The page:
It's the stuff you're probably pouring down the sink.
But the murky liquid found in canned chickpeas is actually a magic ingredient that should be preserved - especially if you're a vegan, according to news.com.au.
You see, the liquid actually doubles as the perfect egg white substitute. And with a quick whisk, it can transform from a murky mess into a fluffy meringue or indulgent chocolate mousse.
The liquid, dubbed "Aquafaba", is growing in popularity among those avoiding animal products. The name Aquafaba is a mash up of the Latin word for water (aqua) and bean (faba), and has become the perfect egg substitute in cooking.
According to The Vegan Society, the best way to use the liquid is straight from a chickpea can, but for those who like to cook from scratch - slowly cooking dried beans in water for a few hours until the water turns to aquafaba will give you similar results.
The ingredient and its name, was discovered by an American software engineer named Goose Wohlt, who posted about his "miracle" discovery to a Facebook group called What Fat Vegans Eat.
His post, which displayed several photos of fluffy white meringues, read: "Dead simple delicious two ingredient whole food meringues ... one can chickpea brine mixed w half cup sugar. perfect-O"
So for those who cannot, or are unable to consume eggs - how does this 'lifesaving' ingredient actually work?
While there have been no scientific studies that determine why Aquafaba gives the same results as eggs in cooking, several food scientists indicate that it is most likely a combination of proteins and starches in the water.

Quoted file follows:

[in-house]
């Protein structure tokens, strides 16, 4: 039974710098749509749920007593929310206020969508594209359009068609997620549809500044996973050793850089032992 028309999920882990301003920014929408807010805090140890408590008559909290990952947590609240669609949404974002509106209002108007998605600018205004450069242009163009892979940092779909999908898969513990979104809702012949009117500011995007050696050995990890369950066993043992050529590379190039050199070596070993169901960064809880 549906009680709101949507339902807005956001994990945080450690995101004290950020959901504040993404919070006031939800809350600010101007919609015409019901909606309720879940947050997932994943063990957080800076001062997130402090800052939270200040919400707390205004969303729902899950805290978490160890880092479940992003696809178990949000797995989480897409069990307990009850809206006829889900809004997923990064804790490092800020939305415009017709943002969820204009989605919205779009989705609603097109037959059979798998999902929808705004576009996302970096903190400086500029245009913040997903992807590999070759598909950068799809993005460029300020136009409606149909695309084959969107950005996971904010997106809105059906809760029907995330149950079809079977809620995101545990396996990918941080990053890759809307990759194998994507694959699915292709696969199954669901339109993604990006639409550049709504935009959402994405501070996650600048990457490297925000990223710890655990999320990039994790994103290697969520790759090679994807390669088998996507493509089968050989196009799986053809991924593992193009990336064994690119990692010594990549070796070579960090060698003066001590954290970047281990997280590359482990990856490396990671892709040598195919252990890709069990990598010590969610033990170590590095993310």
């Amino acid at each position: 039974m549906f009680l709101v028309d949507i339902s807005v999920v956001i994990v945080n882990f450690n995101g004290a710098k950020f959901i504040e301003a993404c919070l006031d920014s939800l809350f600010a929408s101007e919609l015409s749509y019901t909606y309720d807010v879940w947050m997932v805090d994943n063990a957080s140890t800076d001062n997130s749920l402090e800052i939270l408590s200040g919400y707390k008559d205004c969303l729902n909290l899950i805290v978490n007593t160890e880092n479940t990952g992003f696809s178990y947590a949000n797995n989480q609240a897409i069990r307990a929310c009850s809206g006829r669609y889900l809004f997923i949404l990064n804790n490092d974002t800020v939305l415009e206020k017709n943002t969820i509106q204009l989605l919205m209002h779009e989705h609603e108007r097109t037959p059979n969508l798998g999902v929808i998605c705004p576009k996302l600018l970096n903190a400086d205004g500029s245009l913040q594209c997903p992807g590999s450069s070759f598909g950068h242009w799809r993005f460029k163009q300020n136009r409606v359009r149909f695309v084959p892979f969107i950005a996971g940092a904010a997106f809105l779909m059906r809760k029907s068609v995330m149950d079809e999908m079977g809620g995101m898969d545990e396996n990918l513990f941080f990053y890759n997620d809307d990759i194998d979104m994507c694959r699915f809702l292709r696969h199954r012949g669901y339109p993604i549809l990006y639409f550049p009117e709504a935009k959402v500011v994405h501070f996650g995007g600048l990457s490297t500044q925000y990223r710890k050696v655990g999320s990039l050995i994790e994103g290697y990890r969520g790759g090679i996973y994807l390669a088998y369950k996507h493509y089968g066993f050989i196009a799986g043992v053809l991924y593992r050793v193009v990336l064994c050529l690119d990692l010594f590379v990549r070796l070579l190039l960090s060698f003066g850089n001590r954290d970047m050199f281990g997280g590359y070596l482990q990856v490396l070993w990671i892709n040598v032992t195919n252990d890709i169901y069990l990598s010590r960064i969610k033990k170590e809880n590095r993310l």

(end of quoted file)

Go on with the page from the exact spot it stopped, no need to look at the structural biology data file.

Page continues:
"Egg whites can create and hold a foam because it has the unique mix of proteins (polar and non-polar) that possess these properties," food scientist Lauren Egan told news.com.au.
According to Wired, "chickpea proteins, like egg proteins, have parts that hate water and parts that love water.
"When you shake or beat it, the proteins unravel, so that the water-hating parts interface with air, and the water-loving parts with water. Hence, bubbles and foam. Starches help thicken and stabilise the foam."
Egan agreed, saying "Some egg proteins are good at providing foam formation, such as globulins, while others are good at stability (ovomucin-lysozyme).
"The balance, or ratio, between lysozyme and globulin is just as important to the foam construction than them just individually existing, which is kind of why it's always been so hard to come up with an egg-substitute."
As a general rule, three tablespoons of eggwhites replace one whole egg, and two tablespoons equals just the white of an egg.
It's worth buying low, or even no-sodium beans, because tinned chickpeas can be loaded with sodium.